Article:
I recently did a lot of investigating around the best way to create an XMLHttpRequest, as various resources on the web use slightly different methods. Newer browsers (Chrome, Firefox, IE7+, Opera, and Safari) all have a native XMLHttpRequest object, so the exception is really IE versions less than 7.
Internet Explorer 5, 5.5, and 6 all support XMLHttpRequest by means of an ActiveXObject. But there are various versions of MSXML, and it was not clear to me which versions should be used, and in which order they should be declared. Microsoft recommended some versions, but their recommendation was 3 years old and I wasn’t sure if it was still applicable (or applicable at all when using MSXML for creating XMLHTTP objects). It turns out that it was.
Initially I wanted to support the widest range of browsers, including IE5 and IE5.5. However, those versions of IE are no longer supported by Microsoft, so why should I try and support them? I have no way to test in those versions. More research suggested that IE5 and IE5.5 account for only about .02% of browser market share (2 people out of 10,000) from August 2009 – October 2009. It doesn’t make sense to try and support IE5.x, which means there is no need to support the legacy Microsoft.XMLHTTP ActiveXObject.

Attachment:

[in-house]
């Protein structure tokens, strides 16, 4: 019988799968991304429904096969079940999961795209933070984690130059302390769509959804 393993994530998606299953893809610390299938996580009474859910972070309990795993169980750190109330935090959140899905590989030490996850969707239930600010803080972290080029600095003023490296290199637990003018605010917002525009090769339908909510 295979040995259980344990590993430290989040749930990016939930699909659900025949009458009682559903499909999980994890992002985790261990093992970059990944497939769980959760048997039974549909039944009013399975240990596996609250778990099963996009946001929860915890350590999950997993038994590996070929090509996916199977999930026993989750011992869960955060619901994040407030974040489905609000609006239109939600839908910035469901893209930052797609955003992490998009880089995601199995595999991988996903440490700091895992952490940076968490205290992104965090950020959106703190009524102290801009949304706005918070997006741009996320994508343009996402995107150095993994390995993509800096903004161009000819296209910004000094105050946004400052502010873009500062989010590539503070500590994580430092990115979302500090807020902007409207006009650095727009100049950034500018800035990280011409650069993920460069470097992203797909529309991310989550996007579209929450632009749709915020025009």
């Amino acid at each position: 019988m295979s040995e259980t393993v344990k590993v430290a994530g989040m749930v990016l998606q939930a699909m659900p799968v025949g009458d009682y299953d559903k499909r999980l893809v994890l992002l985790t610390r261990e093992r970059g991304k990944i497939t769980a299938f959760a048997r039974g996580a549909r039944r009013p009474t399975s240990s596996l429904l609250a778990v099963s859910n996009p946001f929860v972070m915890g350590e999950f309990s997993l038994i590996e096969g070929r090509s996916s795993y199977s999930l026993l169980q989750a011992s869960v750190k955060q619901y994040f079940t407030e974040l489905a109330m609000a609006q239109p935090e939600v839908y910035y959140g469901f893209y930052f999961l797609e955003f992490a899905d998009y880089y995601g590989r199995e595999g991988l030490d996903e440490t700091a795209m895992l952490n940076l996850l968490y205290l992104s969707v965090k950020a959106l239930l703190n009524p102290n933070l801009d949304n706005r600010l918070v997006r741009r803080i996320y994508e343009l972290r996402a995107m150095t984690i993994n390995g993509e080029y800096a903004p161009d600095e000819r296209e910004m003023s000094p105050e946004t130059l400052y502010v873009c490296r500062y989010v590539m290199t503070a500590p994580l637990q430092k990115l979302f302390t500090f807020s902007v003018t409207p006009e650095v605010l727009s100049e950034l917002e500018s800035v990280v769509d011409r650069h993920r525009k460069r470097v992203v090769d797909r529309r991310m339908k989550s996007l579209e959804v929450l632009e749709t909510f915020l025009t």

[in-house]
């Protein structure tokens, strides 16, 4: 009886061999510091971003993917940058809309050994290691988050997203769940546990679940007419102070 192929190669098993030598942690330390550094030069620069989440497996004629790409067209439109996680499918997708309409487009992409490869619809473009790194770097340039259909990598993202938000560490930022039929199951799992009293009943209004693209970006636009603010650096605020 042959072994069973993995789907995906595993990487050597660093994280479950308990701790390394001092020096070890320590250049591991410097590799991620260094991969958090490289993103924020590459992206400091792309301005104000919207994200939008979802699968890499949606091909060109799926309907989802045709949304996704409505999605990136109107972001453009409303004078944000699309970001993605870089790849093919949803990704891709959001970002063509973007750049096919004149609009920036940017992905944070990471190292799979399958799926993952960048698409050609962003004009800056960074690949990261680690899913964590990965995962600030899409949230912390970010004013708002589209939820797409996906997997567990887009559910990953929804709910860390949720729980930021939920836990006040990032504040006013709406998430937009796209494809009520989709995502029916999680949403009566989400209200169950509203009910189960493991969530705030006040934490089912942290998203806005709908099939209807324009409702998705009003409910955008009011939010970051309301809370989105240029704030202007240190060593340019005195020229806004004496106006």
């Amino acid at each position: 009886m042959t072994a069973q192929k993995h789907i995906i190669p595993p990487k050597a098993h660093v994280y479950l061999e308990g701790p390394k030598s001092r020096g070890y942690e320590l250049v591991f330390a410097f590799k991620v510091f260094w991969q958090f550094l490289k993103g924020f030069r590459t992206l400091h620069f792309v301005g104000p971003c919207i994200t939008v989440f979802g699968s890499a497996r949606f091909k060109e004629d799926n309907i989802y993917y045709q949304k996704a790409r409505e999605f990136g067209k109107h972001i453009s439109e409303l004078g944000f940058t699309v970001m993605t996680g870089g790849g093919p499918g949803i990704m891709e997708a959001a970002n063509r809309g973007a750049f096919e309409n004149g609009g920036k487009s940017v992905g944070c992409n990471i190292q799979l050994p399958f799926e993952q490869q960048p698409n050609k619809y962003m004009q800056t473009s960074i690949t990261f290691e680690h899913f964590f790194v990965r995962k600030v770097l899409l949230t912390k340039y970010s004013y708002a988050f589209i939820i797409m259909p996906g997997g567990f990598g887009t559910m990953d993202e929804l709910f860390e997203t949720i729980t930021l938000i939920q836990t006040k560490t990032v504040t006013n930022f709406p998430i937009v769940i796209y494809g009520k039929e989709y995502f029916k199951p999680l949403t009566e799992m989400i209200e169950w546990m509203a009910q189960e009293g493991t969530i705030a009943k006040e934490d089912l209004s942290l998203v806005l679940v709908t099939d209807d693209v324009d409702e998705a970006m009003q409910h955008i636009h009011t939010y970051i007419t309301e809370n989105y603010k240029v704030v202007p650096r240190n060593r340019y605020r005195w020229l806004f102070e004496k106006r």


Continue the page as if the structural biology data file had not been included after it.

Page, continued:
That just leaves IE6. IE6 still has considerable market share, so I do want to support it. IE6 shipped with MSXML 3.0, which is the “fallback” version to use recommended by Microsoft. Previous versions of MSXML are no longer supported by Microsoft, so MSXML 3.0 will be my fallback version. The recommended version is MSXML 6.0 (note, it is NOT recommended to use MSXML 5.0 or MSXML 4.0).
So now I’m going to be working with a set of 3 possible objects:
- a native XMLHttpRequest object
- an MSXML 6.0 XMLHTTP ActiveXObject (IE6 only)
- an MSXML 3.0 XMLHTTP ActiveXObject (IE6 only, when MSXML 6.0 not available)
To see how I decided to format that code, visit: